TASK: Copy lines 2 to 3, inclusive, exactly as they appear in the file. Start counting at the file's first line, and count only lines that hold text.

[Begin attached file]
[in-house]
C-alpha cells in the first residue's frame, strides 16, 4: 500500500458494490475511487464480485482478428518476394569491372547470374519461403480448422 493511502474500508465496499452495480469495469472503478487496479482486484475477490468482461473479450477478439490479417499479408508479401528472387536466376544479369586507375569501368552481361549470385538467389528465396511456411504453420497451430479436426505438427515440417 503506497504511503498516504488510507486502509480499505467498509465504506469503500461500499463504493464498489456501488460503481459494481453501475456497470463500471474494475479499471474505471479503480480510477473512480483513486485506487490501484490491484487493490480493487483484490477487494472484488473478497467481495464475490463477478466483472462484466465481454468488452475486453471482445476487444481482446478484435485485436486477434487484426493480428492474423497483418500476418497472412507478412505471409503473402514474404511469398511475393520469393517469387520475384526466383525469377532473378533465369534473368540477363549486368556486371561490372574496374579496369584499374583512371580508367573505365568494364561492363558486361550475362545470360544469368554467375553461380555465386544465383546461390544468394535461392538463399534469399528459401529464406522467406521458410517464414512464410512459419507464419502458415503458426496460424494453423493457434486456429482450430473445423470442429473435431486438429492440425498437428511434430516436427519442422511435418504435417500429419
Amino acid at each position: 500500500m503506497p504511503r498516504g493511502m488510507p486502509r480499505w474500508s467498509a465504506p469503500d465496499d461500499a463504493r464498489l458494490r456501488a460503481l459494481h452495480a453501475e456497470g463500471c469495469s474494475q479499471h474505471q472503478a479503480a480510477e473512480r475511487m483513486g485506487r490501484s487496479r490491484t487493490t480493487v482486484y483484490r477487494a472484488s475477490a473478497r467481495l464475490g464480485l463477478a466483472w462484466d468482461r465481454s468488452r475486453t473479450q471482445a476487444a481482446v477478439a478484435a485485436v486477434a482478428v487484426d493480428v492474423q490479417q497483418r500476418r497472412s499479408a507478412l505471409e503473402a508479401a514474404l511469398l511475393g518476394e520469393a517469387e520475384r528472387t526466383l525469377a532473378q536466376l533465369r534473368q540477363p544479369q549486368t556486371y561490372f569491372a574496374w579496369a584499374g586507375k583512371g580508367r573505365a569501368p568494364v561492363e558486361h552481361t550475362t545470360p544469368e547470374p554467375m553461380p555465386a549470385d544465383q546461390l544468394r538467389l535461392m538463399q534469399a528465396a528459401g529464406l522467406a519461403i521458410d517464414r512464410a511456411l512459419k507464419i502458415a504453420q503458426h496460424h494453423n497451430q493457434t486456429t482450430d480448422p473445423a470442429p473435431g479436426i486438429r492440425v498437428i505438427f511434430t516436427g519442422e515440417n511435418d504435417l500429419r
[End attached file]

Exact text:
C-alpha cells in the first residue's frame, strides 16, 4: 500500500458494490475511487464480485482478428518476394569491372547470374519461403480448422 493511502474500508465496499452495480469495469472503478487496479482486484475477490468482461473479450477478439490479417499479408508479401528472387536466376544479369586507375569501368552481361549470385538467389528465396511456411504453420497451430479436426505438427515440417 503506497504511503498516504488510507486502509480499505467498509465504506469503500461500499463504493464498489456501488460503481459494481453501475456497470463500471474494475479499471474505471479503480480510477473512480483513486485506487490501484490491484487493490480493487483484490477487494472484488473478497467481495464475490463477478466483472462484466465481454468488452475486453471482445476487444481482446478484435485485436486477434487484426493480428492474423497483418500476418497472412507478412505471409503473402514474404511469398511475393520469393517469387520475384526466383525469377532473378533465369534473368540477363549486368556486371561490372574496374579496369584499374583512371580508367573505365568494364561492363558486361550475362545470360544469368554467375553461380555465386544465383546461390544468394535461392538463399534469399528459401529464406522467406521458410517464414512464410512459419507464419502458415503458426496460424494453423493457434486456429482450430473445423470442429473435431486438429492440425498437428511434430516436427519442422511435418504435417500429419
Amino acid at each position: 500500500m503506497p504511503r498516504g493511502m488510507p486502509r480499505w474500508s467498509a465504506p469503500d465496499d461500499a463504493r464498489l458494490r456501488a460503481l459494481h452495480a453501475e456497470g463500471c469495469s474494475q479499471h474505471q472503478a479503480a480510477e473512480r475511487m483513486g485506487r490501484s487496479r490491484t487493490t480493487v482486484y483484490r477487494a472484488s475477490a473478497r467481495l464475490g464480485l463477478a466483472w462484466d468482461r465481454s468488452r475486453t473479450q471482445a476487444a481482446v477478439a478484435a485485436v486477434a482478428v487484426d493480428v492474423q490479417q497483418r500476418r497472412s499479408a507478412l505471409e503473402a508479401a514474404l511469398l511475393g518476394e520469393a517469387e520475384r528472387t526466383l525469377a532473378q536466376l533465369r534473368q540477363p544479369q549486368t556486371y561490372f569491372a574496374w579496369a584499374g586507375k583512371g580508367r573505365a569501368p568494364v561492363e558486361h552481361t550475362t545470360p544469368e547470374p554467375m553461380p555465386a549470385d544465383q546461390l544468394r538467389l535461392m538463399q534469399a528465396a528459401g529464406l522467406a519461403i521458410d517464414r512464410a511456411l512459419k507464419i502458415a504453420q503458426h496460424h494453423n497451430q493457434t486456429t482450430d480448422p473445423a470442429p473435431g479436426i486438429r492440425v498437428i505438427f511434430t516436427g519442422e515440417n511435418d504435417l500429419r